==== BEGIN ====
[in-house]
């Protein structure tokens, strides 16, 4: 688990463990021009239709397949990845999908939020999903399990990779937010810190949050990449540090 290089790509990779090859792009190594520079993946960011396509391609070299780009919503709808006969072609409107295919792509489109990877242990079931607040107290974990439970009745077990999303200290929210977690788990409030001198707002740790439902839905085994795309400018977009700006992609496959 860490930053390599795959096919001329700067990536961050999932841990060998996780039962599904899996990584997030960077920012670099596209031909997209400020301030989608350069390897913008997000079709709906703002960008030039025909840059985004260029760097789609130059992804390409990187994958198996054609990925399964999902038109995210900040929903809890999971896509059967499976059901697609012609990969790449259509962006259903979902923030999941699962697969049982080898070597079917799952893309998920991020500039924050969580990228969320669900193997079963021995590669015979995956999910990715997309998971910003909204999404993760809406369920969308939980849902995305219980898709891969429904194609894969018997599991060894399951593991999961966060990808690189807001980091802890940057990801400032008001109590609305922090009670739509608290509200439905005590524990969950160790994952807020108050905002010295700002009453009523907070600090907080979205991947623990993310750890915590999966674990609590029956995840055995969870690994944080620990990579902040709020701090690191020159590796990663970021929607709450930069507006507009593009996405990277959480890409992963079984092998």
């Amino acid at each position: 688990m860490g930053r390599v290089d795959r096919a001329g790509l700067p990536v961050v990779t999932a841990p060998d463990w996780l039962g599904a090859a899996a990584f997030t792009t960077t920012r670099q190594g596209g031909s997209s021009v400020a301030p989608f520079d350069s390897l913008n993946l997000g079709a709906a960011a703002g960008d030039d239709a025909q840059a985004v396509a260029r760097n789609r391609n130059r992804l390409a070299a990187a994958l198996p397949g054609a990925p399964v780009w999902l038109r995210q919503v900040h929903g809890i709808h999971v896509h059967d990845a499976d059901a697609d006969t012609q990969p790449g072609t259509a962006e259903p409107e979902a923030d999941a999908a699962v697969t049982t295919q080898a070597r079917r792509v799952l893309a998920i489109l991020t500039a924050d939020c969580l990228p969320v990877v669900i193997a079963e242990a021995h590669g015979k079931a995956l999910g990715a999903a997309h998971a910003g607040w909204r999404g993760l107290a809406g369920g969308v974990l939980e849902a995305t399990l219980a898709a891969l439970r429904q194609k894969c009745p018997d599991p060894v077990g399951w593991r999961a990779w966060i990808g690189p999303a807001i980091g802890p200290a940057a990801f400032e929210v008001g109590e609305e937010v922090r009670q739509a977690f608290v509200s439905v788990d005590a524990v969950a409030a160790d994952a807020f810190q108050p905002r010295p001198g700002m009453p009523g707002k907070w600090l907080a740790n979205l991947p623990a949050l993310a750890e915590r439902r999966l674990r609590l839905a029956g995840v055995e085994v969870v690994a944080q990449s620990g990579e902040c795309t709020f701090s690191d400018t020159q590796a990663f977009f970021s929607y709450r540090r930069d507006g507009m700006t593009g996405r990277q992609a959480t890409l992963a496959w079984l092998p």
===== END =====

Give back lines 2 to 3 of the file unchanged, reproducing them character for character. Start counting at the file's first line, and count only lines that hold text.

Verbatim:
């Protein structure tokens, strides 16, 4: 688990463990021009239709397949990845999908939020999903399990990779937010810190949050990449540090 290089790509990779090859792009190594520079993946960011396509391609070299780009919503709808006969072609409107295919792509489109990877242990079931607040107290974990439970009745077990999303200290929210977690788990409030001198707002740790439902839905085994795309400018977009700006992609496959 860490930053390599795959096919001329700067990536961050999932841990060998996780039962599904899996990584997030960077920012670099596209031909997209400020301030989608350069390897913008997000079709709906703002960008030039025909840059985004260029760097789609130059992804390409990187994958198996054609990925399964999902038109995210900040929903809890999971896509059967499976059901697609012609990969790449259509962006259903979902923030999941699962697969049982080898070597079917799952893309998920991020500039924050969580990228969320669900193997079963021995590669015979995956999910990715997309998971910003909204999404993760809406369920969308939980849902995305219980898709891969429904194609894969018997599991060894399951593991999961966060990808690189807001980091802890940057990801400032008001109590609305922090009670739509608290509200439905005590524990969950160790994952807020108050905002010295700002009453009523907070600090907080979205991947623990993310750890915590999966674990609590029956995840055995969870690994944080620990990579902040709020701090690191020159590796990663970021929607709450930069507006507009593009996405990277959480890409992963079984092998």
């Amino acid at each position: 688990m860490g930053r390599v290089d795959r096919a001329g790509l700067p990536v961050v990779t999932a841990p060998d463990w996780l039962g599904a090859a899996a990584f997030t792009t960077t920012r670099q190594g596209g031909s997209s021009v400020a301030p989608f520079d350069s390897l913008n993946l997000g079709a709906a960011a703002g960008d030039d239709a025909q840059a985004v396509a260029r760097n789609r391609n130059r992804l390409a070299a990187a994958l198996p397949g054609a990925p399964v780009w999902l038109r995210q919503v900040h929903g809890i709808h999971v896509h059967d990845a499976d059901a697609d006969t012609q990969p790449g072609t259509a962006e259903p409107e979902a923030d999941a999908a699962v697969t049982t295919q080898a070597r079917r792509v799952l893309a998920i489109l991020t500039a924050d939020c969580l990228p969320v990877v669900i193997a079963e242990a021995h590669g015979k079931a995956l999910g990715a999903a997309h998971a910003g607040w909204r999404g993760l107290a809406g369920g969308v974990l939980e849902a995305t399990l219980a898709a891969l439970r429904q194609k894969c009745p018997d599991p060894v077990g399951w593991r999961a990779w966060i990808g690189p999303a807001i980091g802890p200290a940057a990801f400032e929210v008001g109590e609305e937010v922090r009670q739509a977690f608290v509200s439905v788990d005590a524990v969950a409030a160790d994952a807020f810190q108050p905002r010295p001198g700002m009453p009523g707002k907070w600090l907080a740790n979205l991947p623990a949050l993310a750890e915590r439902r999966l674990r609590l839905a029956g995840v055995e085994v969870v690994a944080q990449s620990g990579e902040c795309t709020f701090s690191d400018t020159q590796a990663f977009f970021s929607y709450r540090r930069d507006g507009m700006t593009g996405r990277q992609a959480t890409l992963a496959w079984l092998p």